People have long stopped using landlines, but mine still rings sometimes. We all know who it is—my grandmother. She’s active and curious. Like Tom Sawyer’s Aunt Polly, she enthusiastically collects notes from health magazines and newspapers, and keeps them well organized and guarded. Mostly, it’s on topics like “ how to protect ourselves from not catching a cold in winter (on freezing days),” but she’s also developed detailed opinions on 5G, racism, and East-West relations.
A while ago, she called and, after making sure that everyone was safe, proceeded with her favorite entertainment: spreading what she’d learned.
“Did you hear news about a Chinese professor, who died in the USA? Murder-suicide. I am pretty sure there’s something fishy…Maybe he was about to discover something huge about the virus…And isn’t it suspicious that this situation coincided the 5G era?…Oh, and did I mention that you should drink hot water with honey and ginger?…”
She kept talking, but I became curious about this murder-suicide. Where did this story come from?
I found the Georgian article where she’d gotten this story. It clearly suggested that a scientist was intentionally killed because he was on the verge of a great discovery.
In reality, there was no evidence to suggest the murder had anything to do with Coronavirus—a personal disagreement seemed like the obvious reason. Still, everywhere I looked, tales of conspiracy abounded. These stories sounded like action films more than reality, sometimes telling apocalyptic tales.
And my grandmother was completely caught up in this web of conspiracy theories. “Everything is planned from above”; “This was in somebody’s interest.” I’m sure you’ve often heard these kinds of phrases. In Georgia, stories like these are exceedingly popular—it’s as if people are magnetically attracted to all sorts of hoaxes. Instead of skepticism, they get likes and shares.
There are several psychological and sociological explanations for this phenomenon. Here are a few:
Conspiracy theories help people feel special
The feeling of having an important piece of information that others don’t know about helps people feel superior and valuable.
Researches have shown that people who are lovers of conspiracy theories are less integrated and socially active.
The term tribalism comes from the English word “tribe.” It occurs when a group of people united by any ethnic or cultural characteristics believes that their thoughts and interests are more correct, interesting, preferable, superior to others. Conspiracy theories, which often talk about dangerous threats and evil enemies, help people feel this way.
“There’s some evidence that people are attracted to conspiracy theories that satisfy these prejudiced attitudes.” — says Karen Douglas, a social psychologist at the University of Kent.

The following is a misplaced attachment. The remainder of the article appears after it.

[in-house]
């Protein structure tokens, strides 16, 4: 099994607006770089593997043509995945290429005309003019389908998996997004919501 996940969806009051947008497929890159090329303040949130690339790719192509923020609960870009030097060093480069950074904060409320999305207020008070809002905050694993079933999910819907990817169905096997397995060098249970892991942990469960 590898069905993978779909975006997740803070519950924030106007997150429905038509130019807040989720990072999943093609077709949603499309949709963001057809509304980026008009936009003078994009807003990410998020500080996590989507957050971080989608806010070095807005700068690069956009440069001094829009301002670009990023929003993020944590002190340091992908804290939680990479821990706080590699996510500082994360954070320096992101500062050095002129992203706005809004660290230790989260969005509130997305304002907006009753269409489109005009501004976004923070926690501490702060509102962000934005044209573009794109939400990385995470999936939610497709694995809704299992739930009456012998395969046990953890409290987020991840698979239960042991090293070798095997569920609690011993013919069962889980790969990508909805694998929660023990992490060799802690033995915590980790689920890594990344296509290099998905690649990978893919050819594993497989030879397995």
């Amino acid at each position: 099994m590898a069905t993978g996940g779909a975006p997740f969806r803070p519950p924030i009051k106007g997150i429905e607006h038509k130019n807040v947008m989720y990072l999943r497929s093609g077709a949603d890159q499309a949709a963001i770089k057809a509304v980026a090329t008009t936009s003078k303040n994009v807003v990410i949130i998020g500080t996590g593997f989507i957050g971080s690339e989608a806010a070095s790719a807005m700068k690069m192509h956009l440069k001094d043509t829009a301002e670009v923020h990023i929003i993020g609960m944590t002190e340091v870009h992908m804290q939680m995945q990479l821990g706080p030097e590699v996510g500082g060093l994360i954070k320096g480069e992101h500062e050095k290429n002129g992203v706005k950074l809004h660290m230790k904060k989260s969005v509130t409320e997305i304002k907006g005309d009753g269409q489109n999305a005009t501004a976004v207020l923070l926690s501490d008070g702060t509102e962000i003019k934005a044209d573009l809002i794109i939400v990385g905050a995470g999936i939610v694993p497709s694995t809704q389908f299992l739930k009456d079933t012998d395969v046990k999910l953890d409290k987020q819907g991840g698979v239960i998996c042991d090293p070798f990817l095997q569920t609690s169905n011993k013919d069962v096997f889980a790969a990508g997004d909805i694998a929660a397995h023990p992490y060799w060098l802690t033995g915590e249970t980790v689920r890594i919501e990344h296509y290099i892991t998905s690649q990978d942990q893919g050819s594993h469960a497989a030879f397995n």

Uncertainty and Anxiety
Studies have shown that people often resort to conspiracy theories in high-stakes, uncertain situations.
Take, for example, the current situation in the world, and the murder-suicide article that fooled my grandmother. The murder likely occurred on the basis of personal disagreement, but it happens to coincide with an intensely uncertain time. The victim is Chinese, a scientist, working in a laboratory during a pandemic. Of course, with such a stressful background, conspiracy theories emerge to create a sensee of certainty in uncertain times.
“Conspiracy theories tend to emerge quite quickly when something important happens,” Douglas says. “They come out of the blue when there’s some kind of crisis or conflict that people really want to explain and want to have answers for.”
Many of us believe that conspiracy comes from a lack of education, but it’s not so simple.
Take my grandmother. For her, the problem a lack of education but the way she was educated. She grew up in the Soviet Union, where the state wanted nothing less than its people asking a lot of questions, especially the question “why.” This was considered a dangerous question.
So it is not surprising that people who went through this education system have trouble reading news critically, being skeptical, checking sources.
What worsens the problem in post-Soviet countries like Georgia is the presence of anti-Western attitudes. Moreover, ongoing misinformation operations try to sustain and deepen these anti-Western opinions in the society. Deliberate disinformation makes it even more difficult for people to think analytically and come to their own conclusions. When a tiny country like Georgia has so many “grannies” like mine, and all of them seem to think similarly, it becomes a nationwide problem.
Nobody wants to be tricked. Perhaps, by helping victims of misinformation understand their place in a precarious chain of hoaxes, we can help them question, analyze, and make better decisions. But this can only do so much.
In the end, we must face the least attractive, but logical, conclusion – conspiracy theories will exist as long as there is demand for them, as long as they fulfill some kind of need. Sadly, this will always be true for somebody. In the modern information society, filled with anxiety, uncertainty, and deliberate misinformation, conspiracy theory is almost inevitable.
By Ani Gurgenashvili